Friday, April 6, 2012

JPMorgan Trader's Derivatives Positions Said to Distort Credit Indexes

Five counterparts at hedge funds and rival banks have accused a single JP Morgan trader of distorting and driving the $10 trillion CDS market with directional moves. 
So let's get this straight.  A SINGLE JPM trader has a large enough prop position that he is influencing the entire market!?! 
But...but...but...Blythe just told us yesterday that JP Morgan executes on behalf of clients and runs a flat match book! 

A JPMorgan Chase & Co. (JPM) trader of derivatives linked to the financial health of corporations has amassed positions so large that he’s driving price moves in the $10 trillion market, traders outside the firm said.

The trader is London-based Bruno Iksil, according to five counterparts at hedge funds and rival banks who requested anonymity because they’re not authorized to discuss the transactions. He specializes in credit-derivative indexes, a market that during the past decade has overtaken corporate bonds to become the biggest forum for investors betting on the likelihood of company defaults.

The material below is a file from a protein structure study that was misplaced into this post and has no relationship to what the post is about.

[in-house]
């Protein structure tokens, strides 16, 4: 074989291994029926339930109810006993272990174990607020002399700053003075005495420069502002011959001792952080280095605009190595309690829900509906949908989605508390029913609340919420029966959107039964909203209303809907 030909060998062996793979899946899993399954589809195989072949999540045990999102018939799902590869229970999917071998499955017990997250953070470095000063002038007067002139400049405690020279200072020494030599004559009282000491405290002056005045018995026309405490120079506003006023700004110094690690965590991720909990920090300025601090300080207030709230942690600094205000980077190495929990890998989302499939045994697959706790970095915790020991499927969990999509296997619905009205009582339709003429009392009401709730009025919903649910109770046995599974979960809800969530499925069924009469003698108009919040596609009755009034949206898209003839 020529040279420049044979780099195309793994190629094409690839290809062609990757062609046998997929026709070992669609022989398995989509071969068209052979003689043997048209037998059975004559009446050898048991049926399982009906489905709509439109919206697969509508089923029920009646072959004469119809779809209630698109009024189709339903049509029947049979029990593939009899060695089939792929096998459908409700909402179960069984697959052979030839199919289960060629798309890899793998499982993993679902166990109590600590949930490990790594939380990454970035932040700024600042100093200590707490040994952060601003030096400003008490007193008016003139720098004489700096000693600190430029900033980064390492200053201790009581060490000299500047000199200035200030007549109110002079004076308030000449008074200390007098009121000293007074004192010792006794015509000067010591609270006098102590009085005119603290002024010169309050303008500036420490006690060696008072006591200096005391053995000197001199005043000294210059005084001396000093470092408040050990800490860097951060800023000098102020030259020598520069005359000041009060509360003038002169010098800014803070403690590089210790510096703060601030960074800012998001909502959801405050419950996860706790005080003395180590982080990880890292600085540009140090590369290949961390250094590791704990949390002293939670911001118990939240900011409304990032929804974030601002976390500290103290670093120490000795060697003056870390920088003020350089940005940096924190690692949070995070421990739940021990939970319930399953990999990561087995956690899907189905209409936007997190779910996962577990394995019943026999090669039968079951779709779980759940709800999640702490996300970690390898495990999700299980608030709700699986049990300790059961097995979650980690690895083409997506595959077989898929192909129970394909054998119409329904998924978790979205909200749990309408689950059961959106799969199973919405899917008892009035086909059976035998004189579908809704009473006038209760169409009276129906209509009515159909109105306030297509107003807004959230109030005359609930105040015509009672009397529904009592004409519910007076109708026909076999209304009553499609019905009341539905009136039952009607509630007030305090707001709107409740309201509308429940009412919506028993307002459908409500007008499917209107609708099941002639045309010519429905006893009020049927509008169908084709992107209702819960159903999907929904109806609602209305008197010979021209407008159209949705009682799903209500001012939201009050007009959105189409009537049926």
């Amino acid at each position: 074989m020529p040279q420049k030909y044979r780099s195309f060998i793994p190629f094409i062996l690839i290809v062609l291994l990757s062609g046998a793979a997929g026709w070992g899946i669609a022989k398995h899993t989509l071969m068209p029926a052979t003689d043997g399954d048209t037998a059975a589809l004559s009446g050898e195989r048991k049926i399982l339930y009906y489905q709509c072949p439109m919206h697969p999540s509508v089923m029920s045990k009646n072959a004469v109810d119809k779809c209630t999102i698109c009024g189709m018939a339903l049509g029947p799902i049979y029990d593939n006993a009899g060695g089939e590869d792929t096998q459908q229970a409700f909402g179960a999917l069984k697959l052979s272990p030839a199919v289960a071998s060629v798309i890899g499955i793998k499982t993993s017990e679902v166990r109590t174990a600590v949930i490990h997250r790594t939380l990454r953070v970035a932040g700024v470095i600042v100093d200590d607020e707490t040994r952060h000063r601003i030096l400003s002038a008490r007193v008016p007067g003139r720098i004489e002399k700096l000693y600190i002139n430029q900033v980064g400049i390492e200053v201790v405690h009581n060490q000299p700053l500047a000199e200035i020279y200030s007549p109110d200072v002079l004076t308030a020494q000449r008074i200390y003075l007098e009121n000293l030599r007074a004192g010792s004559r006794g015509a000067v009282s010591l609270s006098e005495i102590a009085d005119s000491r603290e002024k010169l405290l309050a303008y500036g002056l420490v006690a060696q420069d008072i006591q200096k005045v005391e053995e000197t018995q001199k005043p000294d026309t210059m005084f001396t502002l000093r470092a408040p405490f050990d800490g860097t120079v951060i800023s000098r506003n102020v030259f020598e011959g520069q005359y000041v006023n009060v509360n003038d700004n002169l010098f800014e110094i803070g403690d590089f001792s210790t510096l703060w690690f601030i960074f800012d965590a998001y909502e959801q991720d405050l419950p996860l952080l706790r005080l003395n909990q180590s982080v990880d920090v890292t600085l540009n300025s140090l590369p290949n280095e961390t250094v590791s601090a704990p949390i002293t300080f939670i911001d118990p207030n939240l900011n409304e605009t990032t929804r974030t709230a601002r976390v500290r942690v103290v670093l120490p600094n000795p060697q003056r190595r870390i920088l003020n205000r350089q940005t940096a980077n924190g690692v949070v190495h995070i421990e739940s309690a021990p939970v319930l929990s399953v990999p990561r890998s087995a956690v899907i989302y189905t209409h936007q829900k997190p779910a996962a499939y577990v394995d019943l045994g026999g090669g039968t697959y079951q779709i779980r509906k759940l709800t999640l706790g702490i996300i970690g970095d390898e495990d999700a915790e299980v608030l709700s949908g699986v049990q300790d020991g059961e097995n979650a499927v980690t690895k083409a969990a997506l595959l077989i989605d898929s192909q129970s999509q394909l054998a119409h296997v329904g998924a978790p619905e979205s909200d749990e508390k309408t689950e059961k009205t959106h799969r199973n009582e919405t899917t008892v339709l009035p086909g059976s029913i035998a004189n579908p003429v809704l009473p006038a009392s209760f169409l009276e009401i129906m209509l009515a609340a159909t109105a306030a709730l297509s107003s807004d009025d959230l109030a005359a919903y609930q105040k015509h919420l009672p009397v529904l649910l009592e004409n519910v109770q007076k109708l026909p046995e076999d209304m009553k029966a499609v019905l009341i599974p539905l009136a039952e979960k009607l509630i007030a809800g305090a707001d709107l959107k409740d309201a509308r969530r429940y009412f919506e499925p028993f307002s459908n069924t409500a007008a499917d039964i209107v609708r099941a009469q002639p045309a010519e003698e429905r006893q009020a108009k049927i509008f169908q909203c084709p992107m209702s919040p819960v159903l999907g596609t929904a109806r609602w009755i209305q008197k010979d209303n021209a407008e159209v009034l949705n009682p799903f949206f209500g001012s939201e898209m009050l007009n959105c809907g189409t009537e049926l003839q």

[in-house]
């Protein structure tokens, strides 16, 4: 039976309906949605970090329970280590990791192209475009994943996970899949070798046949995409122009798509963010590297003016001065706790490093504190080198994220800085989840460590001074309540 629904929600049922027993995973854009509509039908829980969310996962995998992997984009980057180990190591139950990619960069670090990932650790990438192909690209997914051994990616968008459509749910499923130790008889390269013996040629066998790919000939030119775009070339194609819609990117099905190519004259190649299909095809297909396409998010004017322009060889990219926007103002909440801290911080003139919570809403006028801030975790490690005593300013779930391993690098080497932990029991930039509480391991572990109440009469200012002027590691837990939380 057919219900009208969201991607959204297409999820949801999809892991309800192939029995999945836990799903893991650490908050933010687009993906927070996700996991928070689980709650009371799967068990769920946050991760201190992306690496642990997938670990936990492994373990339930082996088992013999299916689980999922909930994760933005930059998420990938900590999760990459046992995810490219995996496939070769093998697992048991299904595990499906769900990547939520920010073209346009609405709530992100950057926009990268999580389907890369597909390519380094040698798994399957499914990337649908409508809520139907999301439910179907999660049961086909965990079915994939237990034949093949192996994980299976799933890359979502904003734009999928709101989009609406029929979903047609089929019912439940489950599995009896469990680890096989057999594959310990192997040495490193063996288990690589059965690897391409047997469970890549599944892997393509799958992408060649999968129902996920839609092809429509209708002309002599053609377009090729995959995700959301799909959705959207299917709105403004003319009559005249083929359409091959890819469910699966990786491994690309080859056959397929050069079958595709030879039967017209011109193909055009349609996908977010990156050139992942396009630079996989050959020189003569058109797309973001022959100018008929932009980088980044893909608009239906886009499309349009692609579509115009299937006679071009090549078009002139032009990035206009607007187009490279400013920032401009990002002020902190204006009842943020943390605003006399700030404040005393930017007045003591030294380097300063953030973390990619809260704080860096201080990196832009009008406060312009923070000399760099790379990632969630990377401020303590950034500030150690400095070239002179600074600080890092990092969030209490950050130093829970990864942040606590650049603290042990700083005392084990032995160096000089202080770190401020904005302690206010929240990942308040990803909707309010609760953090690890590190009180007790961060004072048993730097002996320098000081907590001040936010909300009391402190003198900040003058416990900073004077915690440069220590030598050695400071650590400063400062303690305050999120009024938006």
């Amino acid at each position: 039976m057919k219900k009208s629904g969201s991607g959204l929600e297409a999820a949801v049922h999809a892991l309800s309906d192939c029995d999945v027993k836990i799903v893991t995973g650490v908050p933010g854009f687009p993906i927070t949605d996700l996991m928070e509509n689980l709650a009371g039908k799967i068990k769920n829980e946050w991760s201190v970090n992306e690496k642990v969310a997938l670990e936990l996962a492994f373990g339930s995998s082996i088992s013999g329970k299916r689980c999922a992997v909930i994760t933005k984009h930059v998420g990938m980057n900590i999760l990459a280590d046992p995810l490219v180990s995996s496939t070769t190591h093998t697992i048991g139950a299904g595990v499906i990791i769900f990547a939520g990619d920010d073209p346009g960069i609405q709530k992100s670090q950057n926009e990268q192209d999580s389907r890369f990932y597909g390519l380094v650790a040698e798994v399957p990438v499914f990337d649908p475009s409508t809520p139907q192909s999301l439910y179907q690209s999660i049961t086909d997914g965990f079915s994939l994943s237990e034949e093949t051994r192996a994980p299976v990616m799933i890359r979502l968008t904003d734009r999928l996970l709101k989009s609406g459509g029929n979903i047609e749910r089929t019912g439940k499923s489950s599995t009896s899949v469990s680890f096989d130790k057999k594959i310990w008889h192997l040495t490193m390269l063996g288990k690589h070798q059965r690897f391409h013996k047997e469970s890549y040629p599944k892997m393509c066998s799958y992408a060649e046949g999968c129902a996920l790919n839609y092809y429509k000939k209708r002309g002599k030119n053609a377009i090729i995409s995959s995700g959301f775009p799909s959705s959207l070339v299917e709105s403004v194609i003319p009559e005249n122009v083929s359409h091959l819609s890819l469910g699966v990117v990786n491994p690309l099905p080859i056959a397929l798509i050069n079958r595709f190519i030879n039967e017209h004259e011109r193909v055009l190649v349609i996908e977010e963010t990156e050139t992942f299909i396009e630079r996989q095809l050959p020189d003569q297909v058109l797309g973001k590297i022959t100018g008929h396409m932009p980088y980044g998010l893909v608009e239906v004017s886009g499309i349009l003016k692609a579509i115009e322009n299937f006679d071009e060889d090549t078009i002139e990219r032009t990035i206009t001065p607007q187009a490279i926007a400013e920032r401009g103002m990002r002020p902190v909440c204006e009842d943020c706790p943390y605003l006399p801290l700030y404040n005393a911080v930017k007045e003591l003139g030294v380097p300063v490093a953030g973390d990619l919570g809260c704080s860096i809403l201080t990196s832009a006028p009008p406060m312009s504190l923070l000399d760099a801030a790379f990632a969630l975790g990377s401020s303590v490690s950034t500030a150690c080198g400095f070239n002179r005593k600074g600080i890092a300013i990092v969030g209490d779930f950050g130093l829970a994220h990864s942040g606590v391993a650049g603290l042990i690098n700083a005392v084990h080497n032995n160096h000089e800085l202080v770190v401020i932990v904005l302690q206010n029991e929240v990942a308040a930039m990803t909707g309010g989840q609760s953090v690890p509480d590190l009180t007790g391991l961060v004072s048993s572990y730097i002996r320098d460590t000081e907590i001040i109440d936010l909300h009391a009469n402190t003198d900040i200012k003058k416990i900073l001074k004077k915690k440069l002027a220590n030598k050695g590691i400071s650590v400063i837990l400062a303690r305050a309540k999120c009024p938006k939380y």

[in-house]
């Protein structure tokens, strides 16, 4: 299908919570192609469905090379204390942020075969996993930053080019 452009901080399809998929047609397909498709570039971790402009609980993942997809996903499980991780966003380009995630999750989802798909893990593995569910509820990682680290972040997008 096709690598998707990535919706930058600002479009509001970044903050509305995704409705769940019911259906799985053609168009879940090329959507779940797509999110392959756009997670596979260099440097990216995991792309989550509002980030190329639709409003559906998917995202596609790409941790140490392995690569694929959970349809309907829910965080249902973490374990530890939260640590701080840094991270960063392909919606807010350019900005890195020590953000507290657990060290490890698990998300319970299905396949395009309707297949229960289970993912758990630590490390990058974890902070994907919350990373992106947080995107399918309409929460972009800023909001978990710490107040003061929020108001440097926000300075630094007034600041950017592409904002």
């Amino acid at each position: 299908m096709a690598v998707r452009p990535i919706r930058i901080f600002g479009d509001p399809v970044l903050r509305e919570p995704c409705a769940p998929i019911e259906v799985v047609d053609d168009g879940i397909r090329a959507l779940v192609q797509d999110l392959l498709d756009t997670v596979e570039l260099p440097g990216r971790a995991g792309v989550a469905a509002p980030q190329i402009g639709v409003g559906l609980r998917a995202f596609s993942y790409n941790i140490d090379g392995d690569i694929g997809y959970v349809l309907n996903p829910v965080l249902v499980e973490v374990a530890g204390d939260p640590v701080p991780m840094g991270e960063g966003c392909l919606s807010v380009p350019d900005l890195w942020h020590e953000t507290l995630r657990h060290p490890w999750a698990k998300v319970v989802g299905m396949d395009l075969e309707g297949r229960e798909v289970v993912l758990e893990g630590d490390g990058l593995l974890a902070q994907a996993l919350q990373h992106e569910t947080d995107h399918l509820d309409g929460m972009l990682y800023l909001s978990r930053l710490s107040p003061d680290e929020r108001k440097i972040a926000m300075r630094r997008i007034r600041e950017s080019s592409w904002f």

Investors complain that Iksil’s trades may be distorting prices, affecting bondholders who use the instruments to hedge hundreds of billions of dollars of fixed-income holdings. Analysts and economists also use the indexes to help gauge perceptions of risk in credit markets.

Though Iksil reveals little to other traders about his own positions, they say they’ve taken the opposite side of transactions and that his orders are the biggest they’ve encountered. Two hedge-fund traders said they have seen unusually large price swings when they were told by dealers that Iksil was in the market.

Joe Evangelisti, a spokesman for New York-based JPMorgan, declined to comment on Iksil’s specific transactions. Iksil didn’t respond to phone messages and e-mails seeking comment.
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